You cannot beat a good old-fashioned murder mystery. It’s not rocket science, but one of the basic pleasures of films, tv and books is to successfully identify the killer, sifting through the evidence, setting aside the red-herrings, and fingering the culprit before they can strike again. Steve Martin was once the original ‘wild and crazy guy’, but that was forty years ago, and he’s settled down and happy to pour some old wine into new bottles. Only Murders in the Building is as familiar as an old armchair, and just as comfortable.
In a neat bit of writing, Martin casts himself as actor Charles Hayden-Savage, previously known as tv detective Brazzos. He lives in a fictional super-swanky, mega-plush Upper West Side Manhattan building named the Arconia. His friend, Oliver Putnam (Martin Short) is on his uppers, and neither of these old codgers are of much interest to singleton Mabel Mora (Selena Gomez). But Mabel has an undisclosed past, and when the building’s elderly occupants are shocked by the murder of a young man named Tim Kono, she’s hiding a secret from the rest of her team as the unlikely trio start their own podcast to investigate the crime…
Few places on earth offer the unrestrained snootiness of the New York class system, and Martin and Co have fun setting themselves against the grain; there’s plenty of guilty parties keen to shut their little podcast down. And while there’s some funny lines, and some physical comedy from Martin, it’s Martin’s ability to capture, mimic and parody the genre conventions that makes Only Murders in the Building work. With celebrity suspects ranging from Nathan Lane, Jane Lynch, Tina Fey, Amy Ryan and even Sting as himself, there’s also plenty of glam and glitz to tide us over.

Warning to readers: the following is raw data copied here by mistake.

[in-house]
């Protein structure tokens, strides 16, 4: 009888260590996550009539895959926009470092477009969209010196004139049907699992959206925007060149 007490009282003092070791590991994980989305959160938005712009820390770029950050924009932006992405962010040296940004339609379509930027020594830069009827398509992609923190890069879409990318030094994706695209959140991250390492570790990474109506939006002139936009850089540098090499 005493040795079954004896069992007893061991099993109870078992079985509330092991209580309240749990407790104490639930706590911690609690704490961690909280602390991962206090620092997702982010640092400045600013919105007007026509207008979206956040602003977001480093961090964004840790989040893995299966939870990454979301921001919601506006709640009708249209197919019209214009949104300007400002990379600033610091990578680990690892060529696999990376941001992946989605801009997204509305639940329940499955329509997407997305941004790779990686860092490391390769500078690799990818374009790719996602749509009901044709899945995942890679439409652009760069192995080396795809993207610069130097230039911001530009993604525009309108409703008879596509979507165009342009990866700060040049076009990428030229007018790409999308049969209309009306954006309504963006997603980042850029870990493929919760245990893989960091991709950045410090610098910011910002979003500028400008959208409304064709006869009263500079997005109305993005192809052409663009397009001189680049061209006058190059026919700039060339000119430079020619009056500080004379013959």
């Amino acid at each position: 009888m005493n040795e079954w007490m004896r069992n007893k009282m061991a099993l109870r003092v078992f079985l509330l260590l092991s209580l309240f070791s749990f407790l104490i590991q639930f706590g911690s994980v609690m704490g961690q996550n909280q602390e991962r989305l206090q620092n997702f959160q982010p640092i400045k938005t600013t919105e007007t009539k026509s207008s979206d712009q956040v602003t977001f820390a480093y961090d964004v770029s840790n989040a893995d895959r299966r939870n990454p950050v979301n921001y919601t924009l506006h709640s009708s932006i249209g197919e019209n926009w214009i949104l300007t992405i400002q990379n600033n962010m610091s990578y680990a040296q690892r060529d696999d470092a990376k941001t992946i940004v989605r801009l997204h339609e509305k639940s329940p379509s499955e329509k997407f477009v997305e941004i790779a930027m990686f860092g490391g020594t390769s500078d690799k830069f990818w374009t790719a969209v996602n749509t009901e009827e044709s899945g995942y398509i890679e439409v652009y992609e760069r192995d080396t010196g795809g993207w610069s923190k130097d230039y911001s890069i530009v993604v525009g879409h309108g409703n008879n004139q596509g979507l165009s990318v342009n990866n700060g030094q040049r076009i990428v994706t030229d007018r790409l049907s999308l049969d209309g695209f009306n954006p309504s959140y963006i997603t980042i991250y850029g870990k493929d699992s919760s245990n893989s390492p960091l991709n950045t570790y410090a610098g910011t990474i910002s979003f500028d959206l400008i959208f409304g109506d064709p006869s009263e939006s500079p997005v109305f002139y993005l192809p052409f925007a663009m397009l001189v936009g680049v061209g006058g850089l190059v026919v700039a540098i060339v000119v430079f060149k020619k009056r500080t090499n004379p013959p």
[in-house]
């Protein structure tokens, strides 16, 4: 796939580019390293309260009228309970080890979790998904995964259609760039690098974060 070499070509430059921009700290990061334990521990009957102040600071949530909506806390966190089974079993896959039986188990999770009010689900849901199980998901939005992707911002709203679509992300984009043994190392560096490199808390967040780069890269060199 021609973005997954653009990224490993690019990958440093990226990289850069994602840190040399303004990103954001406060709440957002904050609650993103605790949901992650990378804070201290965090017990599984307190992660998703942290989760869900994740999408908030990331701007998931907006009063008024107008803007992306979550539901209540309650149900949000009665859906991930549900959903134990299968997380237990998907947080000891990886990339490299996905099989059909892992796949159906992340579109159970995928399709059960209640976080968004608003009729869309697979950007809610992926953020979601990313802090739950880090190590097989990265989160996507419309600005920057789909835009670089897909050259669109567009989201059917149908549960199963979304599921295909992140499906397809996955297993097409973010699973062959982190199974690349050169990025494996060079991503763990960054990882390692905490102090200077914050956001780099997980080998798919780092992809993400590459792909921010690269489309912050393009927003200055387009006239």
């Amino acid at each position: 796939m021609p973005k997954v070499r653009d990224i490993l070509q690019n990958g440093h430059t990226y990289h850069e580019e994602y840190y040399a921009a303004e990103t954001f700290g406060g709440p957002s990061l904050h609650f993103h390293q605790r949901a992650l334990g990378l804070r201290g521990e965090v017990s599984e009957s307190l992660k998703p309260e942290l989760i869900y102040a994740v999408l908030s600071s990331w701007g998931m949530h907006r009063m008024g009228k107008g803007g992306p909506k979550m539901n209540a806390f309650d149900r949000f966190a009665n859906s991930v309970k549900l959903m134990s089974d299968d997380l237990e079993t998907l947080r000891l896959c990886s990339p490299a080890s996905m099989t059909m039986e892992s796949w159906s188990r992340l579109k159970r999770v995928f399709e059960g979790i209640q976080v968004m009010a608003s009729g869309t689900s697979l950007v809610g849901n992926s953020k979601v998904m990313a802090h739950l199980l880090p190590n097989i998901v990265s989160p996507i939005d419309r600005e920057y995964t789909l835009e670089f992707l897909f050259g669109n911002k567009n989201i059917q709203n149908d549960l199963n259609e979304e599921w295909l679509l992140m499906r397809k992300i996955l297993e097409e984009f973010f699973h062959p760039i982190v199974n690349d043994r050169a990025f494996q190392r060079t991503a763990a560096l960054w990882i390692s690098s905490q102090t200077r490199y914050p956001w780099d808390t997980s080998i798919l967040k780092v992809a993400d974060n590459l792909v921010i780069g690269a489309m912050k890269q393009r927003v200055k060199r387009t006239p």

It’s odd that the murder-mystery is seen as so passé now; outside of the Orient Express reboot, it’s a genre largely consigned to tv. But Martin’s project has a neat attitude; one episode has no dialogue at all, and is told from the point of view of a deaf character. That’s a challenge that Martin doesn’t have to make, and it’s extraordinary that he makes it work; he’s always been a creative force, and Only Murders in the Building marks a welcome comeback for the star.